CARMENES as a precursor for HIRES@E-ELT: First results at the telescope

CARMENES (Calar Alto high-Resolution search for M dwarfs with Exoearths with Near-infrared and optical Échelle Spectrographs) is the next generation instrument built for the 3.5m telescope at the Centro Astronómico Hispano-Alemán (Calar Alto Observatory; CAHA, Almería, Spain), which is jointly operated by the Spanish National Research Council (CSIC) and the Max-Planck-Society (MPG). CARMENES has been built by a large international consortium of 11 institutes in Spain and Germany. It consists of two separate highly-stabilized, high-resolution echelle spectrographs covering both the visible, from 550 to 950 nm, and the near-IR, from 950 to 1700 nm, wavelength ranges with spectral resolution of R=82,000. They are fed by fibres from the Cassegrain focus of the telescope and were designed and built to achieve high-accuracy radial velocities (∼1 m/s) of nearby M-dwarf stars.

This talk overviews the main and unique design characteristics of CARMENES and, in particular, of its near infrared channel, whose manufacturing, integration and commissioning was led by the IAA. The channel MAIV phase was achieved in the last two years (2014-2015) and started commissioning on November 6th 2015. The commissioning phases, both technical and scientific, took six full weeks in the last two months of 2015. They have shown that the channel is well within requirements and performing to be able to achieve its objective, not proven before, of providing radial velocities precisions of 5 m/s, with a goal of 1 m/s. I will provide some insight on the strong aspects of its opto-mechanical and mechanical design and give some results of the performance of the channel at the telescope.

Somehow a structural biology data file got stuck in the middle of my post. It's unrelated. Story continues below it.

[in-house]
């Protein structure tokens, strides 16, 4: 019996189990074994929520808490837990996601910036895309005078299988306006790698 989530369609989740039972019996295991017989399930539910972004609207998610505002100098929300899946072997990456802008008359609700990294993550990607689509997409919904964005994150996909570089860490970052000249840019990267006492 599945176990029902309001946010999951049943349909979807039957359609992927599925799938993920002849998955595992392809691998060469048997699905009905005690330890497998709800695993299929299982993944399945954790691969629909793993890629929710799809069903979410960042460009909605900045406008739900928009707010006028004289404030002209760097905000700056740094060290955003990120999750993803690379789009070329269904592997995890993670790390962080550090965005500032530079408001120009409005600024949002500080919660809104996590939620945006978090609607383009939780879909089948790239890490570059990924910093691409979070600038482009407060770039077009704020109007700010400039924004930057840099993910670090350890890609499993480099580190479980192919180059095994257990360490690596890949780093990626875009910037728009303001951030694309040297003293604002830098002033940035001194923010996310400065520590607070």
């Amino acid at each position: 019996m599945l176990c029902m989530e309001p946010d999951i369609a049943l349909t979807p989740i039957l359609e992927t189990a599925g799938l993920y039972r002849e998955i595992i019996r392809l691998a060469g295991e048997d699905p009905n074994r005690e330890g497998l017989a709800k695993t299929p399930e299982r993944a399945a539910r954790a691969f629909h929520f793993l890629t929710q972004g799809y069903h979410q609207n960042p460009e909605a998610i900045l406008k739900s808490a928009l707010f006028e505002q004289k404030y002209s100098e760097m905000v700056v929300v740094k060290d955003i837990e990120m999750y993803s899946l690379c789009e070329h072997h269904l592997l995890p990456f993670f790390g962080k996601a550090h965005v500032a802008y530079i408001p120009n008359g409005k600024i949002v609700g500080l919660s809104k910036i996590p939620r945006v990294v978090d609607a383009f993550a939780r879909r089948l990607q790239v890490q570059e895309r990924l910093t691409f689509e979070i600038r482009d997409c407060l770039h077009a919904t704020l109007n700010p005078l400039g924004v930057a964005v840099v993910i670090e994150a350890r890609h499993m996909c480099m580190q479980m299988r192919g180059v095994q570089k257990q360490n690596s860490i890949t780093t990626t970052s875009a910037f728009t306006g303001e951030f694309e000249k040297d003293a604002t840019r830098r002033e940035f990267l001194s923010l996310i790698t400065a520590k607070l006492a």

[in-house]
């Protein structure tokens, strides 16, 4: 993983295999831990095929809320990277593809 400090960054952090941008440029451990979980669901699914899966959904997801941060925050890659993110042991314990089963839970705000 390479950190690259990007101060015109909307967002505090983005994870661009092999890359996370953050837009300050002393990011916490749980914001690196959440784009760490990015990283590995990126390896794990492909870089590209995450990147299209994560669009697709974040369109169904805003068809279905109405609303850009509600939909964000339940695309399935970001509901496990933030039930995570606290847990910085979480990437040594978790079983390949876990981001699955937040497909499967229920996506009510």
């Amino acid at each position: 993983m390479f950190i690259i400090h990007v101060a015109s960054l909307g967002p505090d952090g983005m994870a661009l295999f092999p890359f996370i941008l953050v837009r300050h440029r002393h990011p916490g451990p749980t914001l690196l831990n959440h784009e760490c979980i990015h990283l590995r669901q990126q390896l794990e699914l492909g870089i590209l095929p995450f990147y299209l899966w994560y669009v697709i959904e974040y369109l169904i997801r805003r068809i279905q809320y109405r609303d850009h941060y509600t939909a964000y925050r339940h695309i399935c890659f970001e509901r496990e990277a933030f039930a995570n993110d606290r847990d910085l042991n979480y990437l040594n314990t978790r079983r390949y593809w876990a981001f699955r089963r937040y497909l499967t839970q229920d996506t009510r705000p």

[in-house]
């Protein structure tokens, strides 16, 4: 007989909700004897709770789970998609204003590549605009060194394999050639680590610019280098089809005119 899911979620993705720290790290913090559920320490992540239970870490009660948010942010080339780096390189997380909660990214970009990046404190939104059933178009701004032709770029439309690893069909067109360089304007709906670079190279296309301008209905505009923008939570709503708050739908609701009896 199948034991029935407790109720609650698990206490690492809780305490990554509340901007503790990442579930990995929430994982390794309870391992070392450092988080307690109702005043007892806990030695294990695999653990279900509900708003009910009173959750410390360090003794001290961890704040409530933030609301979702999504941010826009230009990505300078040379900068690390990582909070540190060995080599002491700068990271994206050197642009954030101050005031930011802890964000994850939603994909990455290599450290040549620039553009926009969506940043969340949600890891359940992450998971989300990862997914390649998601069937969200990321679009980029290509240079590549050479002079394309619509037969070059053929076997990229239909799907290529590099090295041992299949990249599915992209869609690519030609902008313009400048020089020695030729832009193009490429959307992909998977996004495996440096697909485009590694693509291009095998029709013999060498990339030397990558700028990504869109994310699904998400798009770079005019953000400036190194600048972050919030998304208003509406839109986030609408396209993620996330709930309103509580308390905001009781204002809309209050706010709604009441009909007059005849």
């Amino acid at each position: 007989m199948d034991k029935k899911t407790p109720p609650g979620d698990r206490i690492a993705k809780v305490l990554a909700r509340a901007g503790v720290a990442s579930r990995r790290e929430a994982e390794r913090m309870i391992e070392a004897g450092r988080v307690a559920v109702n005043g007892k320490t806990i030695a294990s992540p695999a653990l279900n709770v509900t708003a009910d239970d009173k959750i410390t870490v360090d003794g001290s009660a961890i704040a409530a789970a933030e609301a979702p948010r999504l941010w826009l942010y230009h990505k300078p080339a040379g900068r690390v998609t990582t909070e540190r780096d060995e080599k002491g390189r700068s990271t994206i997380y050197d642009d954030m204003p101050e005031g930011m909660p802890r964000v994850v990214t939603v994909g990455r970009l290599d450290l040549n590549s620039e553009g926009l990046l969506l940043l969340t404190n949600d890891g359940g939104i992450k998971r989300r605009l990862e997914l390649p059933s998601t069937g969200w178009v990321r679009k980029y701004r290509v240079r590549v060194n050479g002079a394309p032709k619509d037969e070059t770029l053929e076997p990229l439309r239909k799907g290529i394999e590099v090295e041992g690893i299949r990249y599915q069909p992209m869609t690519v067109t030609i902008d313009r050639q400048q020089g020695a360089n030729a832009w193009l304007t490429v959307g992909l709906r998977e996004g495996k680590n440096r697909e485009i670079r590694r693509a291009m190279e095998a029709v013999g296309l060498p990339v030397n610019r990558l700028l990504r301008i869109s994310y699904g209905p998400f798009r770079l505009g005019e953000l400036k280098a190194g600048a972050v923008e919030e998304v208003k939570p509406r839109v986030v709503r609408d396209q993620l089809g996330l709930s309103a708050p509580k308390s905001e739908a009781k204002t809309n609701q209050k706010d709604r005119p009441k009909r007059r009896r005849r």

The Guaranteed Time Observations (GTO) programme has started on January 1st, 2016. CARMENES is, therefore, currently conducting a radial-velocity survey of 300 M dwarfs with a precision sufficient for detecting Earth-like planets in their habitable zones. It also is being offered in open time by the CAHA.

A modular design, as that used in CARMENES, is the idea in which HIRES, the next very high-resolution, high-fidelity spectrograph with wide wavelength coverage at the E-ELT, is based on. This EELT instrument will consist of four different high-resolution spectrographs covering the blue, the visible, the near infrared (Y, J and H bands) and the K band. The possible cooling, non-cryogenic, system for the NIR module, which will provide the high thermal stability needed in this instrument, has been developed for CARMENES as a technology demonstrator by a collaboration ESO-IAA.

A proposal to the ESO call for Phase-A studies for a HIRES at the E-ELT was submitted last December by the HIRES consortium. Phase A started two weeks ago.

07/04/2016 - 12:30
Dr. Pedro Amado